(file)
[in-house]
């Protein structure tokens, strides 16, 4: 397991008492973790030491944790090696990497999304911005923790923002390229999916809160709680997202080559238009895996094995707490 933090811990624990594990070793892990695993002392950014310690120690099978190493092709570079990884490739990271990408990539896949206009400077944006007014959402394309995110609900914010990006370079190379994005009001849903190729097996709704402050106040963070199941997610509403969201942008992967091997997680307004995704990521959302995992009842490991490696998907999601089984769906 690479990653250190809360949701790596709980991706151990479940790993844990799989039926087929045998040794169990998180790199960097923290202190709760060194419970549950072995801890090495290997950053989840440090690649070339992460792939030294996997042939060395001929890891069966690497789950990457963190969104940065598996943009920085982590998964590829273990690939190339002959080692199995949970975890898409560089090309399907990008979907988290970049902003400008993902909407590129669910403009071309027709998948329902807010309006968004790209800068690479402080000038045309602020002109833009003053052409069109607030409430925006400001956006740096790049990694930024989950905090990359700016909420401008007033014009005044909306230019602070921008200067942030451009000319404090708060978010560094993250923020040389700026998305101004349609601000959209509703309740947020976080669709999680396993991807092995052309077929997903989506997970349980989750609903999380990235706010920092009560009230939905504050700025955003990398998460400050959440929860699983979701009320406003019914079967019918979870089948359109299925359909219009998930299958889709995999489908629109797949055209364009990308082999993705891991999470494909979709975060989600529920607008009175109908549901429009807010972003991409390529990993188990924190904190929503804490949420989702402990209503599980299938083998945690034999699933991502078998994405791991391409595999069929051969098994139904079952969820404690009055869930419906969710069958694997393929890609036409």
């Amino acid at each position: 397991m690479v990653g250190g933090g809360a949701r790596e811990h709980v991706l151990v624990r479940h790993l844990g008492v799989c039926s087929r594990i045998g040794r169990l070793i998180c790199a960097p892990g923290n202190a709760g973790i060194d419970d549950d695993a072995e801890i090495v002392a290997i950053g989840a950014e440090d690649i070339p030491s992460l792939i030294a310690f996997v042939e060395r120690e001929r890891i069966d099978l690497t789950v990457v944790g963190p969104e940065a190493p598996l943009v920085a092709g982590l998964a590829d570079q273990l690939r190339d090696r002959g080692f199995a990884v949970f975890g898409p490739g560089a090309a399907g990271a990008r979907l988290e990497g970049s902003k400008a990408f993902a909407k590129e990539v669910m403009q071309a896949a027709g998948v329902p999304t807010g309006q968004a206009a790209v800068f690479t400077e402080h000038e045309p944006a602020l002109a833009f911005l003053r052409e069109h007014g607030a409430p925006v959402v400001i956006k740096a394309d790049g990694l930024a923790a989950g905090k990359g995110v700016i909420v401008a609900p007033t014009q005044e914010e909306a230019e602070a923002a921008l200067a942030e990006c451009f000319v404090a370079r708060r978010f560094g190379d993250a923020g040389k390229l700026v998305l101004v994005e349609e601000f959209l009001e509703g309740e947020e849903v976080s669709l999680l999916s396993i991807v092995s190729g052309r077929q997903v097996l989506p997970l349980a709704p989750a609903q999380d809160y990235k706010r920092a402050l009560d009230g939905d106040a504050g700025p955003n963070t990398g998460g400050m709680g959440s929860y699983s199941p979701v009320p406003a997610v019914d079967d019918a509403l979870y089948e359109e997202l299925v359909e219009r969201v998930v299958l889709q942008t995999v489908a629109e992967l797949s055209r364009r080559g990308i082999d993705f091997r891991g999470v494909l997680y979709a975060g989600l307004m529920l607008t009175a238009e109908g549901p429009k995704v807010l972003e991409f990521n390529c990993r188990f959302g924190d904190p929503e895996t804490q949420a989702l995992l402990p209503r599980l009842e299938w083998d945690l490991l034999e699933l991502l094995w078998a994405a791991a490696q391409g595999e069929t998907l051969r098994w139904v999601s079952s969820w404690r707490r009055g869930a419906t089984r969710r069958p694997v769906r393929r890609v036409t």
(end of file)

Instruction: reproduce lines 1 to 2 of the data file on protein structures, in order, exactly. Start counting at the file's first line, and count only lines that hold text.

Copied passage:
[in-house]
């Protein structure tokens, strides 16, 4: 397991008492973790030491944790090696990497999304911005923790923002390229999916809160709680997202080559238009895996094995707490 933090811990624990594990070793892990695993002392950014310690120690099978190493092709570079990884490739990271990408990539896949206009400077944006007014959402394309995110609900914010990006370079190379994005009001849903190729097996709704402050106040963070199941997610509403969201942008992967091997997680307004995704990521959302995992009842490991490696998907999601089984769906 690479990653250190809360949701790596709980991706151990479940790993844990799989039926087929045998040794169990998180790199960097923290202190709760060194419970549950072995801890090495290997950053989840440090690649070339992460792939030294996997042939060395001929890891069966690497789950990457963190969104940065598996943009920085982590998964590829273990690939190339002959080692199995949970975890898409560089090309399907990008979907988290970049902003400008993902909407590129669910403009071309027709998948329902807010309006968004790209800068690479402080000038045309602020002109833009003053052409069109607030409430925006400001956006740096790049990694930024989950905090990359700016909420401008007033014009005044909306230019602070921008200067942030451009000319404090708060978010560094993250923020040389700026998305101004349609601000959209509703309740947020976080669709999680396993991807092995052309077929997903989506997970349980989750609903999380990235706010920092009560009230939905504050700025955003990398998460400050959440929860699983979701009320406003019914079967019918979870089948359109299925359909219009998930299958889709995999489908629109797949055209364009990308082999993705891991999470494909979709975060989600529920607008009175109908549901429009807010972003991409390529990993188990924190904190929503804490949420989702402990209503599980299938083998945690034999699933991502078998994405791991391409595999069929051969098994139904079952969820404690009055869930419906969710069958694997393929890609036409």